Through a series of legal actions initiated in three countries, Gemological Institute of America says it has halted an international operation that was using counterfeit GIA Diamond Grading Reports to support diamond sales, chiefly via the internet.
GIA filed a lawsuit in Chicago alleging counterfeiting against Moti Weisbrot, whom it says is the leader of the counterfeiting activity, and others (unnamed) who participated in the activities by either producing counterfeit reports or agreeing to sell diamonds accompanied by the counterfeit documents.
GIA says is obtaining permanent injunctions against the participants in these actions, thereby stopping the counterfeiting activities. GIA also filed a counterfeiting lawsuit against Weisbrot in Israel. Additionally, GIA says it has initiated a criminal prosecution against Weisbrot in Italy.
“The legal actions were the culmination of an exhaustive process, involving GIA’s team of attorneys and investigators and a number of law enforcement agencies, that began in late February based on tips from sources inside and outside the gem and jewelry industry,” GIA said in a statement. “To GIA’s knowledge, a relatively small number of diamonds were used in the actual scheme. It is important to note that all the diamonds sold with these counterfeit Grading Reports were clarity enhanced. As a policy, the GIA Gem Trade Laboratory does not grade clarity enhanced diamonds. Thus, not only were the documents counterfeit, but they represented diamonds that would not have received a GIA Diamond Grading Report in the first place.”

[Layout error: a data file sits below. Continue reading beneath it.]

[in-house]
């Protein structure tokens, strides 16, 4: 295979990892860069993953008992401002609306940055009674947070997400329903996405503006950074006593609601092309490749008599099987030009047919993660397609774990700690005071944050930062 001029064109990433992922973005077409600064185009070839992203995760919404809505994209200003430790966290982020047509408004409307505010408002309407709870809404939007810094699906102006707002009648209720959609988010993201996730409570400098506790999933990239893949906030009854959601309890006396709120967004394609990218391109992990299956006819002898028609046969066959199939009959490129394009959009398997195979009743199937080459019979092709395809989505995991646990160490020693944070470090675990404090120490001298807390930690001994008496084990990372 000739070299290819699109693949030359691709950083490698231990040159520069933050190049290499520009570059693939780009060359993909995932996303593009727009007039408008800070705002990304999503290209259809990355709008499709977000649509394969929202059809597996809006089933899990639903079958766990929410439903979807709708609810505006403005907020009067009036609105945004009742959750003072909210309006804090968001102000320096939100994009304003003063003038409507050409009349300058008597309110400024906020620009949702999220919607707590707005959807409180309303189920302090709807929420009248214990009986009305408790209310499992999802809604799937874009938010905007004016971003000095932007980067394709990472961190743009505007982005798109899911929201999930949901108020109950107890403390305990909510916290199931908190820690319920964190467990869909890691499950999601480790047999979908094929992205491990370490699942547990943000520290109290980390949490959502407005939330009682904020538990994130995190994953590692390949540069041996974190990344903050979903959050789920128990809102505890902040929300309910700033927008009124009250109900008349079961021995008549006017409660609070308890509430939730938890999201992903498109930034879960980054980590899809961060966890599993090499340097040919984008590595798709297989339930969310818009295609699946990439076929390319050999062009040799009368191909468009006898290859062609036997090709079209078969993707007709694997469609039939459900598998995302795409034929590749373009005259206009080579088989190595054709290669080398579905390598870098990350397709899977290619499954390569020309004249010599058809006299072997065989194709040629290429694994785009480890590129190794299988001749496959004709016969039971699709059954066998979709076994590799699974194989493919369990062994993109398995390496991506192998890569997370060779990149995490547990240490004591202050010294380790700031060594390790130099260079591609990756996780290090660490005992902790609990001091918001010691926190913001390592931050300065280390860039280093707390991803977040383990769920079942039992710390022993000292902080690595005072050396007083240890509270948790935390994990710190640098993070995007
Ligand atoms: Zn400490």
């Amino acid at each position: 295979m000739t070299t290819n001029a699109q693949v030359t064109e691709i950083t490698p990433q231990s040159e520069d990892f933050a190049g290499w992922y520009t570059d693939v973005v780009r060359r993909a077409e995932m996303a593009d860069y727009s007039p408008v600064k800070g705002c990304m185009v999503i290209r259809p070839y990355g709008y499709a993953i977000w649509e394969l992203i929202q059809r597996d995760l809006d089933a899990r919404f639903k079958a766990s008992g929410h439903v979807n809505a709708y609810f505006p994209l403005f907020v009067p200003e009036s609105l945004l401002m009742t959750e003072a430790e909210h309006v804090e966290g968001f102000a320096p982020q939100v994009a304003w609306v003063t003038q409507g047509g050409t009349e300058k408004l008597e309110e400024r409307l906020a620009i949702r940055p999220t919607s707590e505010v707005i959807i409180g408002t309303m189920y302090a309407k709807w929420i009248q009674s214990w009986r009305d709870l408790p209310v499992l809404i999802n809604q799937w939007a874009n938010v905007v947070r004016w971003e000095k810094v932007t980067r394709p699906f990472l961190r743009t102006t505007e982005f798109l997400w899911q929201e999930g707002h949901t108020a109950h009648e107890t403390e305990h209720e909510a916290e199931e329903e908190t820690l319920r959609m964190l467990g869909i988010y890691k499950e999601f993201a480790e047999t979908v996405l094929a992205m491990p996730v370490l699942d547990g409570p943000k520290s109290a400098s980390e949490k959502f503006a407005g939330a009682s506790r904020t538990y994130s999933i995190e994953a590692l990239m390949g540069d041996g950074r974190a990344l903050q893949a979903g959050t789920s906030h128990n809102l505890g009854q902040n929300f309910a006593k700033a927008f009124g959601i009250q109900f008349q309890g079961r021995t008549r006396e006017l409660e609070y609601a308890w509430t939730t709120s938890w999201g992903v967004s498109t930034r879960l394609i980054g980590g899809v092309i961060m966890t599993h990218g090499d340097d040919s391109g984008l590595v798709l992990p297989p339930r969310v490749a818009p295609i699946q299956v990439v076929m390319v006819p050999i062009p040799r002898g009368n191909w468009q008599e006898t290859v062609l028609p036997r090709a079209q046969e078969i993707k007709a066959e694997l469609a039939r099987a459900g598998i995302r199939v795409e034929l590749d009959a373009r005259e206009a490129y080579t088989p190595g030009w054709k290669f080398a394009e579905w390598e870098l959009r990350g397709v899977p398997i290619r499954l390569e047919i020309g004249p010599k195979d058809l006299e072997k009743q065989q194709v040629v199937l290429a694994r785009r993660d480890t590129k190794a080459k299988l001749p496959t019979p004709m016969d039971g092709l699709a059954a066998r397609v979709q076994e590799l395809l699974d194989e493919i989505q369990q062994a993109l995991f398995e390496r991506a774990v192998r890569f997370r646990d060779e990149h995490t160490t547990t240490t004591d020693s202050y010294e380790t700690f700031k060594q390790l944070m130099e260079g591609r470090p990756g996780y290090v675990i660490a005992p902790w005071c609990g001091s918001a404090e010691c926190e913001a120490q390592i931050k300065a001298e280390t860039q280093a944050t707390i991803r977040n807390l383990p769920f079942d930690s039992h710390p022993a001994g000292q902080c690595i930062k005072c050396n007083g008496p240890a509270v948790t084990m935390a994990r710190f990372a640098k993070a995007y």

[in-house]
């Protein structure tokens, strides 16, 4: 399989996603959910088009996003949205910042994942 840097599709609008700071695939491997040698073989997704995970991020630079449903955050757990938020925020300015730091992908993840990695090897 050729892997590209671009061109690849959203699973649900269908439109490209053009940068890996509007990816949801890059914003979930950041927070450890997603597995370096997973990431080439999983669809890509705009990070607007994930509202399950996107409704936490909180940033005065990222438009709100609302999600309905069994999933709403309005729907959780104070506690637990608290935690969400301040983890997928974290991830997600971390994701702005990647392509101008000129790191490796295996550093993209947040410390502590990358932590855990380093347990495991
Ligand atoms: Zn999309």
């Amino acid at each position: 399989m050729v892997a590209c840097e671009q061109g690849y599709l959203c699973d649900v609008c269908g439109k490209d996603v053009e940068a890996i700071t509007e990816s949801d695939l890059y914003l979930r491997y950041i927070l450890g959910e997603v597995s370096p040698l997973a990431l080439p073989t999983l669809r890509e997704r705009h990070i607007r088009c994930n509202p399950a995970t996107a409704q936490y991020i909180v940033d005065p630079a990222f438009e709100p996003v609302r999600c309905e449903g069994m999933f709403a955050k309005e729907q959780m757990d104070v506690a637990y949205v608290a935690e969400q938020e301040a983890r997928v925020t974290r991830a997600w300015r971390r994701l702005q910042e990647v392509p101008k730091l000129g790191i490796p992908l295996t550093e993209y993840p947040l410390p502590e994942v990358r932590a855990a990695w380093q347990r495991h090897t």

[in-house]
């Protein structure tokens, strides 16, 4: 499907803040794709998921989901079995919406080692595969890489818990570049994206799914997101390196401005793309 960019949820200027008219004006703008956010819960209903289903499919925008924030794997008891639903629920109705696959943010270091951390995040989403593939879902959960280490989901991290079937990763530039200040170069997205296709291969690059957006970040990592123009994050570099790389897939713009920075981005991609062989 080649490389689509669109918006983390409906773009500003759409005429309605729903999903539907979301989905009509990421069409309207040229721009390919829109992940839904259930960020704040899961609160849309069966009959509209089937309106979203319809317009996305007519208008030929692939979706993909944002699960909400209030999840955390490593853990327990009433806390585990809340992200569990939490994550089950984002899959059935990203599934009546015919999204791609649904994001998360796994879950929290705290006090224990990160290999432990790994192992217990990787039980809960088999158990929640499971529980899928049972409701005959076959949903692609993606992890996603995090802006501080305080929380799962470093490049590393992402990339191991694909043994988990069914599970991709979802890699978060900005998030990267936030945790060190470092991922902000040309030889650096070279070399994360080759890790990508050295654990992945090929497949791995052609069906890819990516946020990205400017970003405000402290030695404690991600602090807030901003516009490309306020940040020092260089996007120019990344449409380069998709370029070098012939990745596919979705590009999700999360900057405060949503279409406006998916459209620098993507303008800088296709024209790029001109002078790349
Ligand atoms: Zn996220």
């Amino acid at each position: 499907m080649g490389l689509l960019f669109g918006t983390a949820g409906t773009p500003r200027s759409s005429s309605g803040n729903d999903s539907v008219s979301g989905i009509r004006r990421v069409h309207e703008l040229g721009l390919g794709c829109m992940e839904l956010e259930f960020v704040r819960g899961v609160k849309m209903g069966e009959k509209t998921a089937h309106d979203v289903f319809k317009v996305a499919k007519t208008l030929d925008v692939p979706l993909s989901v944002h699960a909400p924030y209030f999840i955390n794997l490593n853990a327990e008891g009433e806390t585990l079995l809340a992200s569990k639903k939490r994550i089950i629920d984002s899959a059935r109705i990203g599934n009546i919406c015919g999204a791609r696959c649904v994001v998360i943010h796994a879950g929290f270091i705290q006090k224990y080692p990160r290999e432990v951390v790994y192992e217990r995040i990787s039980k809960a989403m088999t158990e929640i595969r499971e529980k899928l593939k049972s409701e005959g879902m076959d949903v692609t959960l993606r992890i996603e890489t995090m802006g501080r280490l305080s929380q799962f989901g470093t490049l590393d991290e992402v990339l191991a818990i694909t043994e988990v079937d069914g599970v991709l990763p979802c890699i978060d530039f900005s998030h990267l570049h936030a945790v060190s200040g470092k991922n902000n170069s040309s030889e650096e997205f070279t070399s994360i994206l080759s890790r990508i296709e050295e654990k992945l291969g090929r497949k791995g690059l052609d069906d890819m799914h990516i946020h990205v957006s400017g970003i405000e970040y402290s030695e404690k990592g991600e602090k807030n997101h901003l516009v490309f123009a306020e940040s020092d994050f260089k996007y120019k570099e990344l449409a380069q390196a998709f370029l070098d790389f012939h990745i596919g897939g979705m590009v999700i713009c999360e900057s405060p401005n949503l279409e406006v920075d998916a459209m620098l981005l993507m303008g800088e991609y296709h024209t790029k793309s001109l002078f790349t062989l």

GIA President William E. Boyajian said in the statement, “The public places great trust in the accuracy and integrity of GIA Diamond Grading Reports, and we go to great lengths to preserve that trust. The counterfeit reports in this case were intended to add value to clarity-enhanced diamonds by manipulating the public’s reliance on the GIA report. We took these legal actions in keeping with GIA’s mission to protect the interests of both the public and the gem and jewelry industry.”
Donna M. Baker, vice president, general counsel for GIA, added, “We thank our attorneys and investigative team, and the law enforcement authorities, for their diligence, sound judgment, and timely efforts in thwarting this counterfeiting operation. GIA will maintain its vigilance against illegalities that could harm the best interests of the public or damage the Institute’s reputation, and we will consider strong legal action whenever warranted in upholding these standards.”
GIA’s Diamond Grading Reports and other Laboratory reports incorporate security features that exceed document industry security guidelines. These include a hologram, security screen, microprint lines, chemically sensitive paper, and other proprietary security components. To view an example of a GIA Diamond Grading Report or GIA Diamond Dossier® please visit the GIA Web site at www.gia.edu. In addition, GIA urges that anyone who has a question about the authenticity of a GIA Report, or the validity of the information contained therein, may contact the GIA Gem Trade Laboratory by telephone (760-603-4500) or fax (760-603-1814).